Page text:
For What It’s Worth: Indonesia Forest Moratorium Extended

Zulkifli Hasan, Indonesian Minister of Forestry

Zulkifli Hasan, Indonesian Minister of Forestry (Photo credit: CIFOR)

From the “for what it’s worth” department (nothing), apparently, Indonesia will be expanding their two year moratorium on deforestation.  Hurray!  Yeah right.  The corrupt, greedy government officials, and their greedy, corrupt business palm oil/paper/logging/mining interest-conspirators have really been handed a defeat…said absolutely nobody.

It’s clear that this two-year moratorium really hasn’t stopped rainforest and peatlands from being destroyed up to this point, so there’s little here about which to get excited.  On the flip side, can this still be read as a symbolic step that doesn’t seemingly kowtow to these evil business interests?  Given the sad state of Indonesian rainforest destruction in the face of this moratorium, this is probably just  a lot of more…ahem…hot air.  Indonesia has been burned before (both figuratively and literally) by their own federal, state and local governments, the crooked business interests, the toothless greenwashing RSPO…everybody but the orangutans who suffer in the face of such disgusting selfishness.  Who stands up for them?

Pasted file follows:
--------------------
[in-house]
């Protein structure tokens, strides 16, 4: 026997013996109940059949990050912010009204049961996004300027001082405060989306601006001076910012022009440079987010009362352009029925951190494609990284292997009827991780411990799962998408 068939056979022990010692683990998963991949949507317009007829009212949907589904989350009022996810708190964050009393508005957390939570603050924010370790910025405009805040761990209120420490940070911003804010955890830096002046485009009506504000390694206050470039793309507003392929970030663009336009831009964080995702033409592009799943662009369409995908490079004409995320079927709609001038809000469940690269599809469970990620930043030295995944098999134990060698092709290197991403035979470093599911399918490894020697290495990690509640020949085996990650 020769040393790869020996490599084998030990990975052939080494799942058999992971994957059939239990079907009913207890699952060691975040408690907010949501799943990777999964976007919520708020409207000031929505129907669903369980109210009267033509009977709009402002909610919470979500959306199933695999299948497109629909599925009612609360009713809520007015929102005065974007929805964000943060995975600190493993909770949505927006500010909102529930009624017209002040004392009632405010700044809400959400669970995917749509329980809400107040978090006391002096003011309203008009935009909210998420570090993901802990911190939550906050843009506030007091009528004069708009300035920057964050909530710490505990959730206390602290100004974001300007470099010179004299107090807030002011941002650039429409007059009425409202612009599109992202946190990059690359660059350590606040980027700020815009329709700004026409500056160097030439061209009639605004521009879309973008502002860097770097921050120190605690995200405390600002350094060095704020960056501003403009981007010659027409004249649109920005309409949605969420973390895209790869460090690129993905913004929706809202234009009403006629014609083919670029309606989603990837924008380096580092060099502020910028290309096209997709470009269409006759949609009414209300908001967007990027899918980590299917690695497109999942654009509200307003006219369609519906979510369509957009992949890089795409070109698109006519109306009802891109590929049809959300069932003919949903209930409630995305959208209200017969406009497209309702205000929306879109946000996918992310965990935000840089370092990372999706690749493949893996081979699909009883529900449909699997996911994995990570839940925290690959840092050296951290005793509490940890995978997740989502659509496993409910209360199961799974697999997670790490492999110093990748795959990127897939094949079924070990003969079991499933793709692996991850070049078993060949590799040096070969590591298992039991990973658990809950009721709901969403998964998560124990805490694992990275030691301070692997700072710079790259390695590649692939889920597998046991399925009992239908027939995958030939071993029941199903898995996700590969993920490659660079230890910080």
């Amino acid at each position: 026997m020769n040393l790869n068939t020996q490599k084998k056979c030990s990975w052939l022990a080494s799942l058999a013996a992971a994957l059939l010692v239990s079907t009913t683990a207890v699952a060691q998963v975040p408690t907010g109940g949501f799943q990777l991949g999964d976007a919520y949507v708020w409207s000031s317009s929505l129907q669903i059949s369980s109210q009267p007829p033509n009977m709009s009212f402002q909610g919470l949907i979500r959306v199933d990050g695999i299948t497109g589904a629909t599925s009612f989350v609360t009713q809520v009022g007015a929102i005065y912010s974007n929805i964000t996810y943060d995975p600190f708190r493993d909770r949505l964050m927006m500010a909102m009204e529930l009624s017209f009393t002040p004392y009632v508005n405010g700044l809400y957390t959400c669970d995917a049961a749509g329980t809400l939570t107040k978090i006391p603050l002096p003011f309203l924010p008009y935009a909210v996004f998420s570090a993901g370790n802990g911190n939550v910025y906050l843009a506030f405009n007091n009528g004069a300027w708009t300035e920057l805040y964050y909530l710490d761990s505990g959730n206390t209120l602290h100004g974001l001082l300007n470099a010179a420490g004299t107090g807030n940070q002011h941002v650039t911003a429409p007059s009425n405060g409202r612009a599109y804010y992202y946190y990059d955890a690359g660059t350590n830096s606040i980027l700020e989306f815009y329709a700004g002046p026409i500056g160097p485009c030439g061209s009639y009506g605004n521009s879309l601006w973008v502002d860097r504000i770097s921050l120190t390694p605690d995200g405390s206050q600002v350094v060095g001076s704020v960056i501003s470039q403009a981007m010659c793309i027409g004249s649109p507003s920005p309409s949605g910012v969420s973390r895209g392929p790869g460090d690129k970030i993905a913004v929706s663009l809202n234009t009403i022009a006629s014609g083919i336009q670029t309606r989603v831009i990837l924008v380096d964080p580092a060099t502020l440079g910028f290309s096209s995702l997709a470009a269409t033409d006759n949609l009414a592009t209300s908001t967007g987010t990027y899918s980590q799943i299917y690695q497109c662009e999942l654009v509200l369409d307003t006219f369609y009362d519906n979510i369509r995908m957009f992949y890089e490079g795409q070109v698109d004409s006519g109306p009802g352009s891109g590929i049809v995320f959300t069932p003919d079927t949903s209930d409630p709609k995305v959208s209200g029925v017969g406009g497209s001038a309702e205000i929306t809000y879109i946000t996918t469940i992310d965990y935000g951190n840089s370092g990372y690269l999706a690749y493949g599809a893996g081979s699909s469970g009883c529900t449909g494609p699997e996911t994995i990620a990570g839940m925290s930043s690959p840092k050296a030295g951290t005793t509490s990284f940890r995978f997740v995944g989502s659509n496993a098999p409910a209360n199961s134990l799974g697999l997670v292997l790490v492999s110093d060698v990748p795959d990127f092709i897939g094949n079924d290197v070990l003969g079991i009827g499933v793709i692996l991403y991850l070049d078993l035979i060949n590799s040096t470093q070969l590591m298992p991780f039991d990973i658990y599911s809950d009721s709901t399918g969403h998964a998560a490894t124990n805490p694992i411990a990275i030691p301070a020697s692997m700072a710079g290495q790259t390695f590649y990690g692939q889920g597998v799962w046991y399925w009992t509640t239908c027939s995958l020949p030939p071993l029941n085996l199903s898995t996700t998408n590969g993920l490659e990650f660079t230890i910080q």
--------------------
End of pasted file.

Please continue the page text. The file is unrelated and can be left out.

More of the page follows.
From the Jakarta Post:

Forestry Minister Zulkifli Hasan confirmed on Tuesday extension of the 2011 forest moratorium due to expire this May.

“The moratorium will be extended. We are still discussing when it will be extended until and whether coverage will be expanded,” said Zulkifli as quoted by Antara news agency.

Under the President Instruction (Inpres) No.10/2011, the government no longer issues permits for conversions of natural forests or peatland. The moratorium extension is crucial as it is part of the commitment to reduce greenhouse gas emissions by 26 percent by 2020.

Zulkifli warned that forestry companies may file lawsuits against the ministry. “We will take that risk,” he said.

On Monday, the Forestry Ministry in cooperation with the United Nations of Development Programme launched the first forest governance index to address current state of forest protection and management.

Indonesia has had one of the world’s highest deforestation rates since 1990 due to logging, pulp and paper production, agricultural expansion, fire and oil palm plantations.

“More than half of the forest in Aceh National Park is disappearing. The implementation of good forest governance through REDD+ is expected to reverse deforestation rates,” said Zulkifli. (nai/ebf)

A perspective from the other side:

Although it [new Aceh province development] seems to fly in the face of the national moratorium, the  project is possible because it hinges on Aceh’s decision to overturn its own deforestation ban which was introduced at the local level six years ago.

The ban, stronger than the national measure, was brought in by the previous local administration — but it will be scrapped under the plan.

Moratorium?  What f-ing moratorium?  It’s all about money.

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One Response to For What It’s Worth: Indonesia Forest Moratorium Extended

  1. Pingback: Celebrity Heroes Speak Out on The Environment | gettingonmysoapbox

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